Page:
On the latest episode of Standards Australia’s podcast, host Shannen Brown covers regulatory technology (RegTech), an industry which uses information technology to enhance regulatory processes. Shannen speaks with Deborah Young, CEO of the RegTech Association, to understand the imperative role regulatory technology plays in today’s modern era of increased regulation and compliance.
Standard Australia’s Senior International Partnerships manager, Jesse Riddell, also joined to share the challenges that RegTech companies face across borders and how Standards Australia can support Australian companies.
You can watch the podcast episode here.
Aged Standards open for consultation
To keep our catalogue contemporary and relevant, we are seeking feedback on a number of Aged Standards (documents over ten years old), belonging to inactive Technical Committees. Let us know if these standards are still used by your industry or community by Friday 17 December 2021.
Learn more on our Aged Standards Review page.
Incubating Capacity for Critical and Emerging Technology Standards
This month, we partnered with the Australian Department of Foreign Affairs and Trade to deliver a four-day series of digital summits and masterclasses.‘Incubating Capacity for Critical and Emerging Technology Standards' focused on critical and emerging technologies in the ASEAN region.
From October 25th, participants learned about Artificial Intelligence, Smart Cities, Advanced Manufacturing and Standards and Statecraft from a range of expert speakers.
We’ll be sharing further detail of the event in November via our news site.
Guidance on effective virtual and hybrid meetings
Following the recent release of the joint ISO/IEC ‘Guidance document on effective virtual and hybrid meetings’, Standards Australia will be holding information sessions for Australian Chairs and Convenors of international technical committees and Chairs of Australian National Mirror Committees. Presenters will provide an overview of the guidance to support Australian Chairs and Convenors in this transition.
Two sessions will be held on:
Tuesday 16 November, 10-11am AEST
Thursday 18 November, 2-3pm AEST
Please register in advance to secure your spot.
In Conversation with Lynne Bilston (Chair of CS-085)
Professor Lynne Bilston is a biomedical engineer who studies how the body responds to mechanical forces. She has a long-standing interest in understanding the mechanisms of injury and developing and testing ways of preventing these injuries. She has led numerous studies of injury in road crashes, and her work has led to changes in legislation and mandatory safety standards.
She led the development of national child restraint good practice guidelines and currently chairs the Australian Standards Committee for child restraints in motor vehicles.
Standards Australia (SA): When and why did you become involved in standards development?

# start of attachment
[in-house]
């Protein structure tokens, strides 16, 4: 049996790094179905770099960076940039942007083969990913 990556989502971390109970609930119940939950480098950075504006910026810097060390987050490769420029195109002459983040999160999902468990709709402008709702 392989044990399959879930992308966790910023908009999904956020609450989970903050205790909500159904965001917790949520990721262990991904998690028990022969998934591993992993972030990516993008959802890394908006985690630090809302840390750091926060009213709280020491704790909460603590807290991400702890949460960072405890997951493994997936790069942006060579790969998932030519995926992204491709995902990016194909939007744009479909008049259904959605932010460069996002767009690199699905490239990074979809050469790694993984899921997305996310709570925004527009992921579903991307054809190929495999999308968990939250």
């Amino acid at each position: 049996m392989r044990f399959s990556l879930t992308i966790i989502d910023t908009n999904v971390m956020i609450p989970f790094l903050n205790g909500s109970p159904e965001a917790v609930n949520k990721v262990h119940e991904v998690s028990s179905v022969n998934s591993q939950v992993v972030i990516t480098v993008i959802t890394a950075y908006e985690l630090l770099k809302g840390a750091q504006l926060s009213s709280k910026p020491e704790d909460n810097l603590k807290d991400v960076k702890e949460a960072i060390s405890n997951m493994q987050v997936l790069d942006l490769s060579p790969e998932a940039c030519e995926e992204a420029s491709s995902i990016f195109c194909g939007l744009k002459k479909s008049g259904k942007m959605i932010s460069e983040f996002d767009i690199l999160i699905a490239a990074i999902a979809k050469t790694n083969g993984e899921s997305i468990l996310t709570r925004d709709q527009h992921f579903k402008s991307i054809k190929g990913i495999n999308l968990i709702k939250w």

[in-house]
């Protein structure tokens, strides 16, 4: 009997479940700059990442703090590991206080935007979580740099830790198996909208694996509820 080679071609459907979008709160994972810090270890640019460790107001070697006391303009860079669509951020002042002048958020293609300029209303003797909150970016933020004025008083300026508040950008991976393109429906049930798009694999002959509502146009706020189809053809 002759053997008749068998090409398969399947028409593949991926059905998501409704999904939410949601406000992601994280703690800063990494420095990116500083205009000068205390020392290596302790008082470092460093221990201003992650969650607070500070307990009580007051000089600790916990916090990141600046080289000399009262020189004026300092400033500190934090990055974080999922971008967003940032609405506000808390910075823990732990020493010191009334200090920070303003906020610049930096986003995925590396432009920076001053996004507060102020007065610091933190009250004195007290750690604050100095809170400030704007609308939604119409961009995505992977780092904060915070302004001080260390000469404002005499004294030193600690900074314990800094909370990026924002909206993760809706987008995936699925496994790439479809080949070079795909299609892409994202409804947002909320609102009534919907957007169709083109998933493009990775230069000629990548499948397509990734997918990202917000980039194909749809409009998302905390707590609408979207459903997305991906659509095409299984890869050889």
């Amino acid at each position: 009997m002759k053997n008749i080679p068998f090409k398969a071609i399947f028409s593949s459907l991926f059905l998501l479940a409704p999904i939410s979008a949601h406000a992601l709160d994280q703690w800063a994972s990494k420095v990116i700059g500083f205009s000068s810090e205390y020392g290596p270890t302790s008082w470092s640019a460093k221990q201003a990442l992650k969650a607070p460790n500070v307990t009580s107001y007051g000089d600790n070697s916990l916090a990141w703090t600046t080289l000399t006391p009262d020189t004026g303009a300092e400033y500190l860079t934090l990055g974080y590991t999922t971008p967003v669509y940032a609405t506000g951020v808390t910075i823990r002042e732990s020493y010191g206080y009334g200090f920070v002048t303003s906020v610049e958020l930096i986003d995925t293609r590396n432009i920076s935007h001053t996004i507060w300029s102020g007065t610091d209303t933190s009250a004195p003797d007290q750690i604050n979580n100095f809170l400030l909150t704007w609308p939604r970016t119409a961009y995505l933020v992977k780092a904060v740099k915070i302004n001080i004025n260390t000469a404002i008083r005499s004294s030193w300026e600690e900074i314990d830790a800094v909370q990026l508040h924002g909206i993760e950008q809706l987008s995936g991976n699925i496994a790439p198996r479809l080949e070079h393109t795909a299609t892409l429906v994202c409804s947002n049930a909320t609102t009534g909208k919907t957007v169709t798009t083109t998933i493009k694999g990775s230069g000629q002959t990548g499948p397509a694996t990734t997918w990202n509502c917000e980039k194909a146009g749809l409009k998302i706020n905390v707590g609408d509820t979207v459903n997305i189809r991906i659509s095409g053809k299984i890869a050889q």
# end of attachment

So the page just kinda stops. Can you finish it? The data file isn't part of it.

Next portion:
Lynne Bilston (LB): I joined CS-085, the Standards Committee for Child Restraints in Motor Vehicles in 2003 and became chair of the committee in 2013. I am a researcher working in child injury in car crashes, and I saw improving the mandatory child restraint standard as an important part of improving safety for Australian children travelling in cars.
SA: How do standards impact and interact with your industry?
LB: Researchers in child injury like me develop and test new ways to improve safety for children in cars. However translating the research into real world safety gains is most effective through a combination of engineering and design approaches, such as those delivered by the mandatory child restraint standard, AS/NZS 1754, together with educational and other approaches. The standards provide a very important pillar of the safe system for child passengers in Australia, ensuring a minimum level of safety for all children.
SA: Why is access to standards important?
LB: Standards are absolutely essential for ensuring that equipment, such as child restraints, that are meant to protect people actually do their job effectively. Sadly, there are numerous examples of dangerous equipment being supplied when performance standards are not available and/or not enforced. Easier access to these standards would be beneficial for the wider community, as well.
SA: What is the future of standardisation in your area of work?
LB: The standards in our committee’s portfolio remain the most rigorous in the world, offering extremely high levels of protection for Australian child passengers. We are actively continuing to develop our core standards (AS/NZS 1754 and 3629) to maintain this position, and enhance the safety of children, but are looking at whether we can better harmonise with international standards where this does not reduce protection for children.
Standards Australia represents Australia on the two major international standards development bodies, the International Organization for Standardization (ISO) and the International Electrotechnical Commission (IEC). Our activities are reported on our International Updates page.
Click here to view our highlights from October (PDF).
Upcoming Info Sessions:
- Guidance on Effective Virtual and Hybrid Meetings
- Small hydropower plants (SHP plants): New Field of Technical Activity
- Australia represented on Advisory Committee for Electricity Transmission and Distribution
- Webinar on International Standards and International Trade
The public comment process provides an opportunity for stakeholders and members of the public to make valuable contributions. With the launch of our new public comment platform, draft standards currently open for comment are now available via Sectors page.
Drafts open for comment
The public comment process provides an opportunity for stakeholders and members of the public to make valuable contributions. With the launch of our new public comment platform, draft standards currently open for comment are now available via Connect.